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Feeling defeated

Old 08-30-2017, 11:59 AM
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Feeling defeated

I can't remember the last time I was sober, I know it doesn't seem like a lot to some people, but I'm averaging 10-12 beers every single night, during the week. Who knows how many on the weekend.
I can get up feeling like nothing happened, function.
I grab my beer on my lunch break and I have a sense of relief it's there waiting for me after work.
I don't want to be like this anymore but I love it, if it didn't destroy me I would live off it, but it's no life.
It's terrifing to think about sitting alone with myself.
Can anyone else relate?
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Old 08-30-2017, 12:07 PM
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I felt that way towards the end of my drinking days, while I was still semi-functional and able to go to work most of the time, drinking about that amount every night, more on weekends. Eventually I couldn't function anymore. But I felt like I needed it, and in a way I did "need" it, because I was addicted to alcohol, and of course I loved it because the alternative was horrible withdrawal, anxiety, depression. When I was drinking I could forget about all that, even though each drink just made it all worse.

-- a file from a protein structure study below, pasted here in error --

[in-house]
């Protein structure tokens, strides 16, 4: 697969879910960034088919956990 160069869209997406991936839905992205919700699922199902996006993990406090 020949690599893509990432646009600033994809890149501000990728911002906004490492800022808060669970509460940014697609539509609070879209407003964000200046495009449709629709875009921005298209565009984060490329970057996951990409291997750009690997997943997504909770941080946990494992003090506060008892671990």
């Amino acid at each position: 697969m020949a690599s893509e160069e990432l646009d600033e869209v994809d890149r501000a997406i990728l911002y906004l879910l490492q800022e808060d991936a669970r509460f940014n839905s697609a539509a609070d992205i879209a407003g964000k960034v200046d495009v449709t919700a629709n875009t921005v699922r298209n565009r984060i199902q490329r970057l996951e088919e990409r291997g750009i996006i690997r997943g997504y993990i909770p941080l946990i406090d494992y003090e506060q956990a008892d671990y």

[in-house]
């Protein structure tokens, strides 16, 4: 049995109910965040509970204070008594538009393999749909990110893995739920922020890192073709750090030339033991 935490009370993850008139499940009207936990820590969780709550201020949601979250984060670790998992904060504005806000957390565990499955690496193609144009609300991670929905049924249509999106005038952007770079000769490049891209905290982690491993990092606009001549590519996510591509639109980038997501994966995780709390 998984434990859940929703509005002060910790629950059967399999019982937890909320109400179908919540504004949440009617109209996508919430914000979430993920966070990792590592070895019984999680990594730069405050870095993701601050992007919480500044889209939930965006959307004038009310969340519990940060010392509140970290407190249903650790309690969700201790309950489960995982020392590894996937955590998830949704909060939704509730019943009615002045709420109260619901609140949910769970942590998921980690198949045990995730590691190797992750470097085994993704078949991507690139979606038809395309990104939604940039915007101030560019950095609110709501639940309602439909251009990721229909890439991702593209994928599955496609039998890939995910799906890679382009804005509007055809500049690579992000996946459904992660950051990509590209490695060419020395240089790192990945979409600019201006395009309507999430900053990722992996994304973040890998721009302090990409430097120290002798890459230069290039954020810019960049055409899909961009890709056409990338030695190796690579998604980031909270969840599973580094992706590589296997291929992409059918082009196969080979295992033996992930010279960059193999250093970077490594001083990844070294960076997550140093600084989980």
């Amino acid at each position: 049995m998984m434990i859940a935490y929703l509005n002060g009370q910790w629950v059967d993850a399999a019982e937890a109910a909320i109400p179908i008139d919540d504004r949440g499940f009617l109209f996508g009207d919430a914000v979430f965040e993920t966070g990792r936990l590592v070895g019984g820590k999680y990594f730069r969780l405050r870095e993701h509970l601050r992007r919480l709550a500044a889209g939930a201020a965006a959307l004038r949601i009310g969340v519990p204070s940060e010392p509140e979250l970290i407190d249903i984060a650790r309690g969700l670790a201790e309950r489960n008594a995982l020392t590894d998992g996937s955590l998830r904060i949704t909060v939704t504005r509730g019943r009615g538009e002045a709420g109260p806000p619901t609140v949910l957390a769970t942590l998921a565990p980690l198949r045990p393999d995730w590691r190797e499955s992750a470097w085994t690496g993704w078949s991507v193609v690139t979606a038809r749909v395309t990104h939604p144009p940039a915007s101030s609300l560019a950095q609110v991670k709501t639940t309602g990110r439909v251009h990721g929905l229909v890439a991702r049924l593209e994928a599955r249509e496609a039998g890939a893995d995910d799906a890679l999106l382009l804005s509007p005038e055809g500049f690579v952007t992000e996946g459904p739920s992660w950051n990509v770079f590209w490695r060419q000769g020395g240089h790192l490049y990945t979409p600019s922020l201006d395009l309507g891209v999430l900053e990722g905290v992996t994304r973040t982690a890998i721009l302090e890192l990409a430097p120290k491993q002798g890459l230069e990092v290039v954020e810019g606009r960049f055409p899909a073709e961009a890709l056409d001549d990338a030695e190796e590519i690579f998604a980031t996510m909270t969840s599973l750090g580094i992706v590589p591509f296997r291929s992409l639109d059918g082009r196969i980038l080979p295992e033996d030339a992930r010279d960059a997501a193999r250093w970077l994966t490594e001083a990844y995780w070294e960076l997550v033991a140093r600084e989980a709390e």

The only way to quit is, to quit. I pretty much guarantee, and I'm sure dozens of other folks here can relate, that life on the other side, without alcohol, is far more satisfying, productive and happy. But you have to go through the quitting process, there is no way around it, and it sucks.

Have you ever seriously tried to quit before? There are many, many things you can do to make the quitting and staying quit parts easier and more likely to succeed.
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Old 08-30-2017, 12:14 PM
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Thank you needed to hear something to make me feel at ease.
Im on a waiting list for mental health and addictions. 4-6 months.
I am interested in trying an AA meeting. The day comes and I get anxious and go to the liqour store instead.
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Old 08-30-2017, 12:34 PM
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there may be an AA hotline in your area you can call. might be able to have someone from AA pick ya up for a meeting.

HOWEVER
feeling defeated and being defeated are 2 different things.
i FELT defeated for a very long time.